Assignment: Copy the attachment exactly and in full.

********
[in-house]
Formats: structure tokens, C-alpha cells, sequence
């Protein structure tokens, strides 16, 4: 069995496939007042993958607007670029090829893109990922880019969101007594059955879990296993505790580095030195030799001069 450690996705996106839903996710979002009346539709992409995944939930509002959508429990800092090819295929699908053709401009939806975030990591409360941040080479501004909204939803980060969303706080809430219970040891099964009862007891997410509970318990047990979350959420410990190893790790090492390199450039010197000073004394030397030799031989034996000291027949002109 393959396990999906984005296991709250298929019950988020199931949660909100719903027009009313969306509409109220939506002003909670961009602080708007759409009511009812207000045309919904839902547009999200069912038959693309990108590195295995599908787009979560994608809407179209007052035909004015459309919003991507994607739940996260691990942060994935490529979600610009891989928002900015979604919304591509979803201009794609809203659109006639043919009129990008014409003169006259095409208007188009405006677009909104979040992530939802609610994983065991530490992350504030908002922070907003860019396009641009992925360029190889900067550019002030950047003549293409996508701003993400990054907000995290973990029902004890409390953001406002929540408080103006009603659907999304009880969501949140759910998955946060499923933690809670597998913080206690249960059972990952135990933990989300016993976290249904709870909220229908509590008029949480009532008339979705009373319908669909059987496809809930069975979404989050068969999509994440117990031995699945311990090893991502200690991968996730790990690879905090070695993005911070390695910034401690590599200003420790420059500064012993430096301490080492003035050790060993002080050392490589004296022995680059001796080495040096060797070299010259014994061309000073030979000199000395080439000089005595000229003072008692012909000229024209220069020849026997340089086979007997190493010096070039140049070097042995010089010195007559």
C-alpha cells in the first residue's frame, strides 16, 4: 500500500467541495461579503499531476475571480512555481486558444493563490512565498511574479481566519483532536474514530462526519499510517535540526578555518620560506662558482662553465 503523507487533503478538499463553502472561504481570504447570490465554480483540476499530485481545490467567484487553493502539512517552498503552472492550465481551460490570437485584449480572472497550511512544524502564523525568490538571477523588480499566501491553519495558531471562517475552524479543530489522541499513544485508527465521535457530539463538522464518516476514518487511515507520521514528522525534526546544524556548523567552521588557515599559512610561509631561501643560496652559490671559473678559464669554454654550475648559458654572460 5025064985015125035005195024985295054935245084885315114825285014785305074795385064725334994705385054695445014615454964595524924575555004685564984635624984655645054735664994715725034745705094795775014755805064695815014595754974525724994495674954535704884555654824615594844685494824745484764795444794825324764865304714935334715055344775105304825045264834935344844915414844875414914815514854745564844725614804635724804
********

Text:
[in-house]
Formats: structure tokens, C-alpha cells, sequence
């Protein structure tokens, strides 16, 4: 069995496939007042993958607007670029090829893109990922880019969101007594059955879990296993505790580095030195030799001069 450690996705996106839903996710979002009346539709992409995944939930509002959508429990800092090819295929699908053709401009939806975030990591409360941040080479501004909204939803980060969303706080809430219970040891099964009862007891997410509970318990047990979350959420410990190893790790090492390199450039010197000073004394030397030799031989034996000291027949002109 393959396990999906984005296991709250298929019950988020199931949660909100719903027009009313969306509409109220939506002003909670961009602080708007759409009511009812207000045309919904839902547009999200069912038959693309990108590195295995599908787009979560994608809407179209007052035909004015459309919003991507994607739940996260691990942060994935490529979600610009891989928002900015979604919304591509979803201009794609809203659109006639043919009129990008014409003169006259095409208007188009405006677009909104979040992530939802609610994983065991530490992350504030908002922070907003860019396009641009992925360029190889900067550019002030950047003549293409996508701003993400990054907000995290973990029902004890409390953001406002929540408080103006009603659907999304009880969501949140759910998955946060499923933690809670597998913080206690249960059972990952135990933990989300016993976290249904709870909220229908509590008029949480009532008339979705009373319908669909059987496809809930069975979404989050068969999509994440117990031995699945311990090893991502200690991968996730790990690879905090070695993005911070390695910034401690590599200003420790420059500064012993430096301490080492003035050790060993002080050392490589004296022995680059001796080495040096060797070299010259014994061309000073030979000199000395080439000089005595000229003072008692012909000229024209220069020849026997340089086979007997190493010096070039140049070097042995010089010195007559």
C-alpha cells in the first residue's frame, strides 16, 4: 500500500467541495461579503499531476475571480512555481486558444493563490512565498511574479481566519483532536474514530462526519499510517535540526578555518620560506662558482662553465 503523507487533503478538499463553502472561504481570504447570490465554480483540476499530485481545490467567484487553493502539512517552498503552472492550465481551460490570437485584449480572472497550511512544524502564523525568490538571477523588480499566501491553519495558531471562517475552524479543530489522541499513544485508527465521535457530539463538522464518516476514518487511515507520521514528522525534526546544524556548523567552521588557515599559512610561509631561501643560496652559490671559473678559464669554454654550475648559458654572460 5025064985015125035005195024985295054935245084885315114825285014785305074795385064725334994705385054695445014615454964595524924575555004685564984635624984655645054735664994715725034745705094795775014755805064695815014595754974525724994495674954535704884555654824615594844685494824745484764795444794825324764865304714935334715055344775105304825045264834935344844915414844875414914815514854745564844725614804635724804